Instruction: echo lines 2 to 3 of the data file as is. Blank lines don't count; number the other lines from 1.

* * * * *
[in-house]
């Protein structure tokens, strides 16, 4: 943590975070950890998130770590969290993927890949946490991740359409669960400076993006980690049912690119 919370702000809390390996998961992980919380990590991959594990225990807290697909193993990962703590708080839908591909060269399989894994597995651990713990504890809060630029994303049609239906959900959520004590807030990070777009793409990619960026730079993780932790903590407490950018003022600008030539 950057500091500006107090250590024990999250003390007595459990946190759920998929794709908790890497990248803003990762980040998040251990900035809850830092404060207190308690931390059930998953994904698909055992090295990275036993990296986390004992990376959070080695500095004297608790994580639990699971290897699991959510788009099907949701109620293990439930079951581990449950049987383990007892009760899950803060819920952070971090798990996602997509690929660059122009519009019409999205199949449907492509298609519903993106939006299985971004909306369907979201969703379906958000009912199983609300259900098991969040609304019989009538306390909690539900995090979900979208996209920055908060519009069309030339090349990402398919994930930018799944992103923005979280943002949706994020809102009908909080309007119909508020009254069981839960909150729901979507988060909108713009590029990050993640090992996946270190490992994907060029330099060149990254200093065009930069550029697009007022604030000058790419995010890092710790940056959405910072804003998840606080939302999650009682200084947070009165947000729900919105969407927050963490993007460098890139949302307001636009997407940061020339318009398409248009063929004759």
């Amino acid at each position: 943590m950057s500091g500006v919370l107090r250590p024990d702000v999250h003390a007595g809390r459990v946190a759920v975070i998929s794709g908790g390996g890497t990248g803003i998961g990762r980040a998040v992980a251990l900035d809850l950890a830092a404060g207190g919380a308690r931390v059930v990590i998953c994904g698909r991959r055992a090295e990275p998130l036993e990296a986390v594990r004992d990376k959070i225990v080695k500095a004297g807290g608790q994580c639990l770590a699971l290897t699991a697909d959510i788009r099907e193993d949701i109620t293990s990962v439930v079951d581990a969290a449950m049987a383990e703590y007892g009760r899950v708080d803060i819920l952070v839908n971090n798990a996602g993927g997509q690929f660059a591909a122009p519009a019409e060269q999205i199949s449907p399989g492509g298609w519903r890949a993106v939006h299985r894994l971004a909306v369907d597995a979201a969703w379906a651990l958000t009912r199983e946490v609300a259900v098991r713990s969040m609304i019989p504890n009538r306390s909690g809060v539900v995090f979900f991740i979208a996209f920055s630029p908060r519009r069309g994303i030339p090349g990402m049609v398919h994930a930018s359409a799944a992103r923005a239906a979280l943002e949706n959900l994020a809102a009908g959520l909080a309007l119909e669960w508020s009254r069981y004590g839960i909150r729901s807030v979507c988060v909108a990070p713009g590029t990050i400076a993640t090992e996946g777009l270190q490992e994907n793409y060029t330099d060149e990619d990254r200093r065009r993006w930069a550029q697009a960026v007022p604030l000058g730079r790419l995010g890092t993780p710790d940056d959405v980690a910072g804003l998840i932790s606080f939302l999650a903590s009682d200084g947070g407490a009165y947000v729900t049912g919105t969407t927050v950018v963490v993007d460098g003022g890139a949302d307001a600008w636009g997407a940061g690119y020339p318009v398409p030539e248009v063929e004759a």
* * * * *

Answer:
């Protein structure tokens, strides 16, 4: 943590975070950890998130770590969290993927890949946490991740359409669960400076993006980690049912690119 919370702000809390390996998961992980919380990590991959594990225990807290697909193993990962703590708080839908591909060269399989894994597995651990713990504890809060630029994303049609239906959900959520004590807030990070777009793409990619960026730079993780932790903590407490950018003022600008030539 950057500091500006107090250590024990999250003390007595459990946190759920998929794709908790890497990248803003990762980040998040251990900035809850830092404060207190308690931390059930998953994904698909055992090295990275036993990296986390004992990376959070080695500095004297608790994580639990699971290897699991959510788009099907949701109620293990439930079951581990449950049987383990007892009760899950803060819920952070971090798990996602997509690929660059122009519009019409999205199949449907492509298609519903993106939006299985971004909306369907979201969703379906958000009912199983609300259900098991969040609304019989009538306390909690539900995090979900979208996209920055908060519009069309030339090349990402398919994930930018799944992103923005979280943002949706994020809102009908909080309007119909508020009254069981839960909150729901979507988060909108713009590029990050993640090992996946270190490992994907060029330099060149990254200093065009930069550029697009007022604030000058790419995010890092710790940056959405910072804003998840606080939302999650009682200084947070009165947000729900919105969407927050963490993007460098890139949302307001636009997407940061020339318009398409248009063929004759």
């Amino acid at each position: 943590m950057s500091g500006v919370l107090r250590p024990d702000v999250h003390a007595g809390r459990v946190a759920v975070i998929s794709g908790g390996g890497t990248g803003i998961g990762r980040a998040v992980a251990l900035d809850l950890a830092a404060g207190g919380a308690r931390v059930v990590i998953c994904g698909r991959r055992a090295e990275p998130l036993e990296a986390v594990r004992d990376k959070i225990v080695k500095a004297g807290g608790q994580c639990l770590a699971l290897t699991a697909d959510i788009r099907e193993d949701i109620t293990s990962v439930v079951d581990a969290a449950m049987a383990e703590y007892g009760r899950v708080d803060i819920l952070v839908n971090n798990a996602g993927g997509q690929f660059a591909a122009p519009a019409e060269q999205i199949s449907p399989g492509g298609w519903r890949a993106v939006h299985r894994l971004a909306v369907d597995a979201a969703w379906a651990l958000t009912r199983e946490v609300a259900v098991r713990s969040m609304i019989p504890n009538r306390s909690g809060v539900v995090f979900f991740i979208a996209f920055s630029p908060r519009r069309g994303i030339p090349g990402m049609v398919h994930a930018s359409a799944a992103r923005a239906a979280l943002e949706n959900l994020a809102a009908g959520l909080a309007l119909e669960w508020s009254r069981y004590g839960i909150r729901s807030v979507c988060v909108a990070p713009g590029t990050i400076a993640t090992e996946g777009l270190q490992e994907n793409y060029t330099d060149e990619d990254r200093r065009r993006w930069a550029q697009a960026v007022p604030l000058g730079r790419l995010g890092t993780p710790d940056d959405v980690a910072g804003l998840i932790s606080f939302l999650a903590s009682d200084g947070g407490a009165y947000v729900t049912g919105t969407t927050v950018v963490v993007d460098g003022g890139a949302d307001a600008w636009g997407a940061g690119y020339p318009v398409p030539e248009v063929e004759a």